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Belmont Mill named one of state's greatest preservation projects

Wallace Rhodes, who led the effort to save the Mill in Belmont Village during the 1990s. A founding Belmont Historical Society member in 1969, he was recognized last year by the Association of Historical Societies of New Hampshire for Lifetime Achievement , for that accomplishment. (Courtesy Photo) (click for larger version)
April 13, 2011
BELMONT — The historic Belmont Mill is among a distinguished list of 25 of New Hampshire's greatest preservation achievements of the past 25 years, unveiled April 8 by the N.H. Preservation Alliance (NHPA) at its 25th Anniversary Conference.

"All 25 Milestone projects exemplify themes of leadership, creativity, tenacity, and community and economic benefit," according to Jennifer Goodman, NHPA executive director.

The statewide group includes rescues of two grand hotels, two town hall preservation efforts, mill revitalization, a museum's stewardship of a modern building, and two bridge "saves." "This list also illustrates the work that's being done every day to preserve New Hampshire's heritage, and, in the process, create jobs, support tourism, conserve existing resources, and strengthen community connections," said Jennifer Goodman, executive director, N.H. Preservation Alliance.

Built in 1833 and converted to hosiery production in 1865, the Belmont Mill was the economic heart of Belmont village until its 1970 closure. Years of neglect, capped by a five alarm fire in August 1992, appeared to be the final chapter – until the Belmont Historical Society, led by Wallace Rhodes, began its legendary preservation effort. Bolstered by a report from State Architectural Historian James Garvin and legal advice from Carolyn Baldwin of Gilmanton, imminent demolition by the town was halted with an injunction in 1995.

Belmont Mill photos after the 1992 fire and just before the 1996 first PlanNH charrette. (Courtesy Photo) (click for larger version)
In January 1996, Plan NH and the Office of State Planning held a first-in-the-state charrette, resulting in options for mill re-use. The efforts led to two Community Development Block Grants totaling $1 million, supported by Belknap County and aided by the Belknap County Economic Development Council, for the town to rehab the building. Local voters approved a $215,000 bond issue as its match, along with private donations, including an anonymous $25,000 gift. The mill was adapted as the Belmont Mill Community Center from designs by Meredith architect Christopher Williams and rededicated in August, 1998.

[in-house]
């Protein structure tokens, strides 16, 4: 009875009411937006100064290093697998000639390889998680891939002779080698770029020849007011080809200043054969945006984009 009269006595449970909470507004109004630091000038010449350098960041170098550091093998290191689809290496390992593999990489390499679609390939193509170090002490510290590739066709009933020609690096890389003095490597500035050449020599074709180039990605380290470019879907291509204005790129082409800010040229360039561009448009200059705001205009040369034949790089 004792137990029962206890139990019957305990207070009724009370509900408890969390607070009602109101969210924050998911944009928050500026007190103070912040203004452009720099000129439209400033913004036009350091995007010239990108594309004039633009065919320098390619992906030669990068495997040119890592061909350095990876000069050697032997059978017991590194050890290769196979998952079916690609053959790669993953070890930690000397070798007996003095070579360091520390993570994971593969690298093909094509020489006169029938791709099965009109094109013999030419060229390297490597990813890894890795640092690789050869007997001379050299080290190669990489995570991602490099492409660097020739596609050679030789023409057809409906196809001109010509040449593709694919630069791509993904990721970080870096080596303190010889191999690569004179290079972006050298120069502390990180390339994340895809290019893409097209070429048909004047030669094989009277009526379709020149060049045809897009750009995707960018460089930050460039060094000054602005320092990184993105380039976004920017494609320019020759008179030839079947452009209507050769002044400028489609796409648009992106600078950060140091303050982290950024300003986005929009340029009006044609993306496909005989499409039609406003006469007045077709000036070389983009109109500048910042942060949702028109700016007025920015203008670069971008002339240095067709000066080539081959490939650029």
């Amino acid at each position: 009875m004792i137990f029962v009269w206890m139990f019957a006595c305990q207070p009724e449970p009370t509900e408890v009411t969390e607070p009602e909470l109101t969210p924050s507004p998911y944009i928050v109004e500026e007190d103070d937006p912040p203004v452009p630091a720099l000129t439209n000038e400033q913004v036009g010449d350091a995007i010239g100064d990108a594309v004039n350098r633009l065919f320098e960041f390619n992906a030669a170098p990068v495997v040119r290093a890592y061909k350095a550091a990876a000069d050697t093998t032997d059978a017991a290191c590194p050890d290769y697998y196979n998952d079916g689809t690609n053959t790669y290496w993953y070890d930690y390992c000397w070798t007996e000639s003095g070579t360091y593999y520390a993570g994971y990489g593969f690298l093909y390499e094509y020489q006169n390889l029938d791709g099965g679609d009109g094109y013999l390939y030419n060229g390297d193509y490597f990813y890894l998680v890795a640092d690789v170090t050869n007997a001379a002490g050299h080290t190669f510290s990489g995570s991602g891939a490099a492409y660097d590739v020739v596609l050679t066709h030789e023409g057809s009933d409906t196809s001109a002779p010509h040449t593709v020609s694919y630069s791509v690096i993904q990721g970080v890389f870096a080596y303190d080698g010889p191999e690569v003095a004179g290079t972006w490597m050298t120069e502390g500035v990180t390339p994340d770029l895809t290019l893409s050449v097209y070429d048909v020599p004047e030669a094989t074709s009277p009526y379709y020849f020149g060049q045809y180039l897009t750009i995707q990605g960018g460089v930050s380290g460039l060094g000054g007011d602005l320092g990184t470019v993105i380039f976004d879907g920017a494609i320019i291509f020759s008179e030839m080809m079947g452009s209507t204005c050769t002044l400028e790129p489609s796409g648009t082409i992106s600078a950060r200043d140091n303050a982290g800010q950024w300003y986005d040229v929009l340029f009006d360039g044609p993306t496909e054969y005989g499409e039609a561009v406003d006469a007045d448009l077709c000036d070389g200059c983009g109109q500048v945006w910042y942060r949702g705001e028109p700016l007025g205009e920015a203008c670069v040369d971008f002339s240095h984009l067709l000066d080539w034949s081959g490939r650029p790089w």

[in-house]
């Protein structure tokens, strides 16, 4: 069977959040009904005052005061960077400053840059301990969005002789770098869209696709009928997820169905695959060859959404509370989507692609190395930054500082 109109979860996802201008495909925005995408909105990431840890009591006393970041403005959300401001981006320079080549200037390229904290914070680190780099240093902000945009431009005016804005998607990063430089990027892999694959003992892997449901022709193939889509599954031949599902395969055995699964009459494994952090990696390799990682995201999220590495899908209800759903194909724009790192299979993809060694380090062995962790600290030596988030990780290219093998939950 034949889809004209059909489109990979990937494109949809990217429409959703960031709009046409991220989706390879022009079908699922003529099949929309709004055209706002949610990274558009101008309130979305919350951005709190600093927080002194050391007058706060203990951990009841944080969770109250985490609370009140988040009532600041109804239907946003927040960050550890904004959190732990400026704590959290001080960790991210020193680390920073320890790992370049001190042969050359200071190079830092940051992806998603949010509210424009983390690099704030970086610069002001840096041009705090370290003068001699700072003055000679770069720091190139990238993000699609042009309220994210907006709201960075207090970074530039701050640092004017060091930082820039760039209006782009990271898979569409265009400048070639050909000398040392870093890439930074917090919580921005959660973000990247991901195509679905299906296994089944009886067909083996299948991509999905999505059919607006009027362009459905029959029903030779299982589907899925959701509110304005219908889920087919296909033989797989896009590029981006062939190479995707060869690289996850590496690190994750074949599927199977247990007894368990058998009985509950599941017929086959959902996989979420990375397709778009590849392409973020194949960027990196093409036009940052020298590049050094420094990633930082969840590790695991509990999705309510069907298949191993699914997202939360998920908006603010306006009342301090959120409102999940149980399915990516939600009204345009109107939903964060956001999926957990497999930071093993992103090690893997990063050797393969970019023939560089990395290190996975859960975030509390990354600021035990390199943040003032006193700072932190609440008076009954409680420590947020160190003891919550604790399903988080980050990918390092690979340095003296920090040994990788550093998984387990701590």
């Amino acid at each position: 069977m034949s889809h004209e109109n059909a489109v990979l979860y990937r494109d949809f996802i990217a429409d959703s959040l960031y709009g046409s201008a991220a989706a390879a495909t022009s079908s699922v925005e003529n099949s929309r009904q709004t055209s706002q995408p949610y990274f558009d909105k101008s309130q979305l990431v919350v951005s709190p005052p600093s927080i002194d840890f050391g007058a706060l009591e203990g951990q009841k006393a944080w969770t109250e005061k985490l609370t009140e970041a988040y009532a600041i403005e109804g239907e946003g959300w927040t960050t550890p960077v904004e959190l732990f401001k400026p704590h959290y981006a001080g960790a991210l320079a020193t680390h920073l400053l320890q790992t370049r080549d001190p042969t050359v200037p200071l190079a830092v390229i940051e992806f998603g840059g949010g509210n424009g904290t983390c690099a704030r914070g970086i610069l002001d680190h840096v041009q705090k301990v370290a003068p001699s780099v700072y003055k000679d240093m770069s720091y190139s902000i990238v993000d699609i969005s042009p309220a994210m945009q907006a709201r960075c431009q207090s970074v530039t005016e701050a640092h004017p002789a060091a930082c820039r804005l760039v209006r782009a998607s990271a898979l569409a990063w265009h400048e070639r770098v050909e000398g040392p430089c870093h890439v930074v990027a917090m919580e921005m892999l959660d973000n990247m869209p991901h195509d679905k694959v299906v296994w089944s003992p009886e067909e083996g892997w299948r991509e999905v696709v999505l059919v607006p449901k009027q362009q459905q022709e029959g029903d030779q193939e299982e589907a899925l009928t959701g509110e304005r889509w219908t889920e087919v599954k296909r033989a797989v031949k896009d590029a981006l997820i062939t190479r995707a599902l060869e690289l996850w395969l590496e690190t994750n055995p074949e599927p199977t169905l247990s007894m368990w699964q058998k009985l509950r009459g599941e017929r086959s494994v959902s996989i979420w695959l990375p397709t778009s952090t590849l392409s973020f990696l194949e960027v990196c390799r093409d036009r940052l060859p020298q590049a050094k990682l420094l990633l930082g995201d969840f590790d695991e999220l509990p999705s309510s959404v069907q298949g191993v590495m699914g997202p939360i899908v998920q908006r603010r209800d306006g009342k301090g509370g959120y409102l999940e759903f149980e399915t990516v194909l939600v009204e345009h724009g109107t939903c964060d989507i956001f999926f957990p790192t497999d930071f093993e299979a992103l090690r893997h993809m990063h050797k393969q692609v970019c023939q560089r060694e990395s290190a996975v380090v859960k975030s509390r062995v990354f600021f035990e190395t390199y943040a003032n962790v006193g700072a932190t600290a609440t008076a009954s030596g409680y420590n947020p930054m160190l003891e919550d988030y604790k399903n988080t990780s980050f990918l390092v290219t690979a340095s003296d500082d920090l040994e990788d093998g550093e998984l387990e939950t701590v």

As the heart of Belmont's National Register eligible Factory Village District, the red brick building houses the culinary arts program and its Food for Thought Cafe of Lakes Region Community College, the Senior Center, a family practice of LRGHealthcare and a children's day care center. Its fundamental and iconic role in the town center has been reinforced through the last community Master Plan update, and multiple village revitalization initiatives since 2008. Selectmen last year approved repairs, beginning with roof replacement, and the Heritage Commission applied successfully for federal funding to replace building and ornamental lights with energy efficient LED fixtures, in period style to illuminate the bell tower exterior. A return visit from a PlanNH team last June, helped citizens craft another charrette, still anchored by its signature building.

The NHPA solicited nominations for the 25 Preservation Milestones in 2010. A panel of experts judged local favorites and well-known landmarks alike on their significance, challenges overcome, innovation, public support, and ability to serve as a model for others.

Those who guided these projects to success, notes Goodman, built on the ground-breaking work of a previous generation of preservationists in Portsmouth, Harrisville, Laconia and elsewhere, and benefited from a growing preservation movement and new tools. Awards presentations are scheduled for May 10 in Concord, and reservations and details are available at www.nhpreservation.org.

Martin Lord Osman
Salmon Press
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